Travel 2 minutes 22 July 2018

8 Great Noodle Dishes in Singapore

Slippery, soupy or spicy—here’s where to go for an award-winning bowl of noodles in Singapore.

Noodles Singapore Bib Gourmand

With the 2018 MICHELIN Guide Singapore launching next week, we're turning to some of the country's best dishes on offer. Enter: noodles.

Whether luxuriating in a rich broth or tossed in a heady sauce, there are few things more comforting than a one-dish bowl of noodles. Here, we round-up eight Bib Gourmand-awarded eateries offering signature noodle dishes worth traveling across the island for.
328 katong laksa.jpg

328 Katong Laksa (Joo Chiat)

In 2013, the founders of this humble laksa stall in Katong beat celebrity chef Gordon Ramsay in a much-publicized Hawker Hero challenge by making a better bowl of laksa. The defining characteristics of Katong Laksa are the thick rice vermicelli noodles and rich coconut gravy.

Combine these with plump shrimp, fish cakes and fresh cockles—enhanced with the aroma of curry leaves—and you get a bowl of internationally renowned laksa.

Famous Sungei Road Trishaw Laksa

While this stall in Hong Lim Market & Food Center is known for its laksa, those in the know also patronize the stall for its tangy, addictive mee siam that is laced with a not-so-secret ingredient: fruit juice. In place of the usual tamarind water is a special blend of fruit juices that cuts through the richness of the mee siam gravy and lends a fruity fragrance to the dish.

Depot Road Zhen Shan Mei Claypot Laksa.
Depot Road Zhen Shan Mei Claypot Laksa.

Depot Road Zhen Shan Mei Claypot Laksa

This milky, spicy noodle dish is best savored piping hot in a rustic claypot. The time-honored gravy recipe here features a mix of ingredients such as chilli padi, blue ginger, turmeric, belachan, shrimp paste and lemongrass fried first to release their fragrance, then slow cooked for over two hours. Freshly squeezed coconut milk gives the gravy a rich, thick texture and helps it cling onto every rice noodle strand.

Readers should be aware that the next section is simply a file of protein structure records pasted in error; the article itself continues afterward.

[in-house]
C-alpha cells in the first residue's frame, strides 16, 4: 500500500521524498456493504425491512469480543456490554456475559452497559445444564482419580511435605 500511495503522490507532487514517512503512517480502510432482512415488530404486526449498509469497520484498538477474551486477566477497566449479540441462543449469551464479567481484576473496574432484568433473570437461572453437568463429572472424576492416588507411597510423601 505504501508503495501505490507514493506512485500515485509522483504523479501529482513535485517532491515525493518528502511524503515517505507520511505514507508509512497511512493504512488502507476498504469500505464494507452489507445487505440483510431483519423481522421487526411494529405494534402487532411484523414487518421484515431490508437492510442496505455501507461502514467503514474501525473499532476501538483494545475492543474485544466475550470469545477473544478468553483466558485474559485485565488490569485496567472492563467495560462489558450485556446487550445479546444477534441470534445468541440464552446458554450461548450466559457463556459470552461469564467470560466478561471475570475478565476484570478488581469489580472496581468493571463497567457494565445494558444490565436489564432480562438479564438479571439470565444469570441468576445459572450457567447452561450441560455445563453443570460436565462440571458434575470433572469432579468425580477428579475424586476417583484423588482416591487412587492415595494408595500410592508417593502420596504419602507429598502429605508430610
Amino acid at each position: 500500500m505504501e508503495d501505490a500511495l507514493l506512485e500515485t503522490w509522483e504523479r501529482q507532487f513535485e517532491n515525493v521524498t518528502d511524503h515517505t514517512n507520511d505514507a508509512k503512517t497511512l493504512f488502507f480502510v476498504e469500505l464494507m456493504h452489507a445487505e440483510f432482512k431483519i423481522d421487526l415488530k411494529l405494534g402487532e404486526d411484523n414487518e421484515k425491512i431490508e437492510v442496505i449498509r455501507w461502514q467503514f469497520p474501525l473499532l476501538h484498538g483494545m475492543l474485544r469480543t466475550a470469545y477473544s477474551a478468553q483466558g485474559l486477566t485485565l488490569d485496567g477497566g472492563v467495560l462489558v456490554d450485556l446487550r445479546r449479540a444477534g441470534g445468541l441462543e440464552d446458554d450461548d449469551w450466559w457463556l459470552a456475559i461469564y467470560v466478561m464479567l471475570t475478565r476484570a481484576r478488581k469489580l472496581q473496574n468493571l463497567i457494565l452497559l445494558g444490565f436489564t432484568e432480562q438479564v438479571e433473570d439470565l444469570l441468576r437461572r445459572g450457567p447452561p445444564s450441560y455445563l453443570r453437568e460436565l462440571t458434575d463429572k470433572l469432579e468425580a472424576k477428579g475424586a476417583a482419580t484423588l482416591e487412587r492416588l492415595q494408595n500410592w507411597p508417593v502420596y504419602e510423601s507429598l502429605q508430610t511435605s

Hong Kee Beef Noodle

Hong Kee serves up Hainanese-style beef noodles in both its soup and dry forms. In the soup version, the noodles swim in a clear but rich beef stock that is cooked for 24 hours. Though the soup version is delicious, it's the dry form that pulls in the crowds with its succulent beef slices and gooey, starchy gravy topped with salted vegetables and accompanied by a piquant chile sauce.

Hong Heng Fried Sotong Prawn Mee
Hong Heng Fried Sotong Prawn Mee

Hong Heng Fried Sotong Prawn Mee

The magic of Hong Heng's prawn noodles lies in its prawn stock, which the owner ladles not one but two full scoops of into the wok for a plate of noodles. He then cooks the noodles in the stock of beautiful briny prawns long enough for the flavors and aromas to permeate the alkaline and white noodles, resulting in a hearty, delicious plate.

Sin Huat Eating House

For those willing to brave the infamously long waits and surly service, the reward is a plate of crabby goodness so divine you’d be also willing to overlook it’s $77 per kilogram price tag. The rice vermicelli is braised in an umami-laden stock redolent of crab, while the crabs, still in their shells, remain meaty and sweet.
A bowl of ramen at Tsuta
A bowl of ramen at Tsuta


Singapore’s outpost of the Michelin-starred ramen eatery in Tokyo offers their noodles in three soup bases. The miso soba and shio soba are made with an enticing chicken-seafood broth, rock salt, red wine and rosemary, while Tsuta’s signature shoyu soba is made with dashi that's brewed with a combination of beef, chicken, clams and three types of soya sauces, including one specially brewed by an artisanal soya sauce producer in Japan’s Wakayama prefecture.

A Noodle Story

Tuck into a bowl of Singapore-style noodles (as seen in the banner image) which is a marriage of Japanese ramen with Hong Kong-style wanton mee, accompanied by a slab of char siew that's cooked sous-vide for 36 hours and then lightly smoked with wood chips, and finished with a Singaporean flourish of home-made sambal and hae bee (dried shrimp). This hawker stall sees long lines at lunchtime and has recently made it first foray overseas to Hong Kong at Tian Tian Plus.


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